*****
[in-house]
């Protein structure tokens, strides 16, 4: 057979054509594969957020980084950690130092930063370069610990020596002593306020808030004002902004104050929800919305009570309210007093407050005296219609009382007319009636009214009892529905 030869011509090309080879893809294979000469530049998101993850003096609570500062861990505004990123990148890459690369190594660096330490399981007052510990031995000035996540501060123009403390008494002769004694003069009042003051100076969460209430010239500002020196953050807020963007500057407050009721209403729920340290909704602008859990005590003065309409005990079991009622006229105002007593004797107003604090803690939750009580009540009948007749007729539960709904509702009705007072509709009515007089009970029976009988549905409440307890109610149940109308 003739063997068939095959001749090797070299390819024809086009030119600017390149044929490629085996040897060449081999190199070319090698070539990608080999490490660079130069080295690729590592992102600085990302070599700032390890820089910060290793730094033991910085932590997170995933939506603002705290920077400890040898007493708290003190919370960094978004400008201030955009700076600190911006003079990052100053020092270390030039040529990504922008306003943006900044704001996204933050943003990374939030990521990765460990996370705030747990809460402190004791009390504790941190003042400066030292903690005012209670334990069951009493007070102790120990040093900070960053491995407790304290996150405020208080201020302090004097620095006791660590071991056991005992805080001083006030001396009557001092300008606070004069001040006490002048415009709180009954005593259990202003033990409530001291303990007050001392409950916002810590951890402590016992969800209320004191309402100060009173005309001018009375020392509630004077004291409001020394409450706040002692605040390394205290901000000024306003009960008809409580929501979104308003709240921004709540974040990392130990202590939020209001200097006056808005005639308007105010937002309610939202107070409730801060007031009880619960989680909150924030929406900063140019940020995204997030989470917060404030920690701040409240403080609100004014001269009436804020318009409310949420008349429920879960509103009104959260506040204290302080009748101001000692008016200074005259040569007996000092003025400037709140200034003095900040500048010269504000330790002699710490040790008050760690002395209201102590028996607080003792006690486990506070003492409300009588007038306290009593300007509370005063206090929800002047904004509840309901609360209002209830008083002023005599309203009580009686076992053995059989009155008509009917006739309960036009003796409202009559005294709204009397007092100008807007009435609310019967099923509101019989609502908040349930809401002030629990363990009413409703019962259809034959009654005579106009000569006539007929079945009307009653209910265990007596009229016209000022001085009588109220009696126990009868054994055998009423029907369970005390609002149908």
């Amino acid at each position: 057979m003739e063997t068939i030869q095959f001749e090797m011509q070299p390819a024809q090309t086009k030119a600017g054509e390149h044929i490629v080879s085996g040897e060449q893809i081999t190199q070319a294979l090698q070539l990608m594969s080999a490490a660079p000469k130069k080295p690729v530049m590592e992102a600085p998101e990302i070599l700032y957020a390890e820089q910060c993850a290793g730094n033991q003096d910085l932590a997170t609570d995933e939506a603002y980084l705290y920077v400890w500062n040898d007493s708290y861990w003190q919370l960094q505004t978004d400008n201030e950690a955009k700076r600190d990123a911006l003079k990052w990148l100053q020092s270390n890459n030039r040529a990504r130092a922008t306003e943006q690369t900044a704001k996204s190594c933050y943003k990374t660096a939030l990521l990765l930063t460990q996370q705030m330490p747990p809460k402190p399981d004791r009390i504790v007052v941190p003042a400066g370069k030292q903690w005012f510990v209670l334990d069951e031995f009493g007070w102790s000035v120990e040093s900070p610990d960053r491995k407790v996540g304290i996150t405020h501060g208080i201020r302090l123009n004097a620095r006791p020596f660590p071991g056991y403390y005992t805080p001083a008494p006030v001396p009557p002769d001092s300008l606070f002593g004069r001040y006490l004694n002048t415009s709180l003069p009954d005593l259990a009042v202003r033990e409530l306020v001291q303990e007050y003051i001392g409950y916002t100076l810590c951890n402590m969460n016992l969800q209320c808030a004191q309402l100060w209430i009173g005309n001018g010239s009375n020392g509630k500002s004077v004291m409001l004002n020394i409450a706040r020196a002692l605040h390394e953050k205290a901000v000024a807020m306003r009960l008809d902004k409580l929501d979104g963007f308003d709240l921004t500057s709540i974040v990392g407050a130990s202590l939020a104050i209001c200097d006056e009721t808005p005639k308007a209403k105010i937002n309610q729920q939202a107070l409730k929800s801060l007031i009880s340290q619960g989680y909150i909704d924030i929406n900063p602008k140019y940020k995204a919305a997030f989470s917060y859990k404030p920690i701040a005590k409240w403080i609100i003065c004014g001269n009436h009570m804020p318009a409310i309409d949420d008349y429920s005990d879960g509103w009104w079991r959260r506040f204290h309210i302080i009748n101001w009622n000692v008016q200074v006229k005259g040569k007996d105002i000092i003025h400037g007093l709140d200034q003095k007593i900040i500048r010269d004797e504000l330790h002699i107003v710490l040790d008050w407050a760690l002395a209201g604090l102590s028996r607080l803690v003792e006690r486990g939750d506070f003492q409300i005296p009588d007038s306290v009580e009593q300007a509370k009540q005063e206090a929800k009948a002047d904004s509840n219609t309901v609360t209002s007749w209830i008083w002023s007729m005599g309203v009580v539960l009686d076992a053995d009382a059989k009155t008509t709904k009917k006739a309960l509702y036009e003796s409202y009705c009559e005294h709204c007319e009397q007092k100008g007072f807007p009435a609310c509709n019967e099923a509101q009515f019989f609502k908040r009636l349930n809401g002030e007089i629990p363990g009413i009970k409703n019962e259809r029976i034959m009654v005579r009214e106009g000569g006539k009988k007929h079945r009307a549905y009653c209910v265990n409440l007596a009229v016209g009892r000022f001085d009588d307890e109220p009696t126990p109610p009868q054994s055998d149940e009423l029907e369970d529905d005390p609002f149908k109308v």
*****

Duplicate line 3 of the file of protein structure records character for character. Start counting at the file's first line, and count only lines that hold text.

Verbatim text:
């Amino acid at each position: 057979m003739e063997t068939i030869q095959f001749e090797m011509q070299p390819a024809q090309t086009k030119a600017g054509e390149h044929i490629v080879s085996g040897e060449q893809i081999t190199q070319a294979l090698q070539l990608m594969s080999a490490a660079p000469k130069k080295p690729v530049m590592e992102a600085p998101e990302i070599l700032y957020a390890e820089q910060c993850a290793g730094n033991q003096d910085l932590a997170t609570d995933e939506a603002y980084l705290y920077v400890w500062n040898d007493s708290y861990w003190q919370l960094q505004t978004d400008n201030e950690a955009k700076r600190d990123a911006l003079k990052w990148l100053q020092s270390n890459n030039r040529a990504r130092a922008t306003e943006q690369t900044a704001k996204s190594c933050y943003k990374t660096a939030l990521l990765l930063t460990q996370q705030m330490p747990p809460k402190p399981d004791r009390i504790v007052v941190p003042a400066g370069k030292q903690w005012f510990v209670l334990d069951e031995f009493g007070w102790s000035v120990e040093s900070p610990d960053r491995k407790v996540g304290i996150t405020h501060g208080i201020r302090l123009n004097a620095r006791p020596f660590p071991g056991y403390y005992t805080p001083a008494p006030v001396p009557p002769d001092s300008l606070f002593g004069r001040y006490l004694n002048t415009s709180l003069p009954d005593l259990a009042v202003r033990e409530l306020v001291q303990e007050y003051i001392g409950y916002t100076l810590c951890n402590m969460n016992l969800q209320c808030a004191q309402l100060w209430i009173g005309n001018g010239s009375n020392g509630k500002s004077v004291m409001l004002n020394i409450a706040r020196a002692l605040h390394e953050k205290a901000v000024a807020m306003r009960l008809d902004k409580l929501d979104g963007f308003d709240l921004t500057s709540i974040v990392g407050a130990s202590l939020a104050i209001c200097d006056e009721t808005p005639k308007a209403k105010i937002n309610q729920q939202a107070l409730k929800s801060l007031i009880s340290q619960g989680y909150i909704d924030i929406n900063p602008k140019y940020k995204a919305a997030f989470s917060y859990k404030p920690i701040a005590k409240w403080i609100i003065c004014g001269n009436h009570m804020p318009a409310i309409d949420d008349y429920s005990d879960g509103w009104w079991r959260r506040f204290h309210i302080i009748n101001w009622n000692v008016q200074v006229k005259g040569k007996d105002i000092i003025h400037g007093l709140d200034q003095k007593i900040i500048r010269d004797e504000l330790h002699i107003v710490l040790d008050w407050a760690l002395a209201g604090l102590s028996r607080l803690v003792e006690r486990g939750d506070f003492q409300i005296p009588d007038s306290v009580e009593q300007a509370k009540q005063e206090a929800k009948a002047d904004s509840n219609t309901v609360t209002s007749w209830i008083w002023s007729m005599g309203v009580v539960l009686d076992a053995d009382a059989k009155t008509t709904k009917k006739a309960l509702y036009e003796s409202y009705c009559e005294h709204c007319e009397q007092k100008g007072f807007p009435a609310c509709n019967e099923a509101q009515f019989f609502k908040r009636l349930n809401g002030e007089i629990p363990g009413i009970k409703n019962e259809r029976i034959m009654v005579r009214e106009g000569g006539k009988k007929h079945r009307a549905y009653c209910v265990n409440l007596a009229v016209g009892r000022f001085d009588d307890e109220p009696t126990p109610p009868q054994s055998d149940e009423l029907e369970d529905d005390p609002f149908k109308v």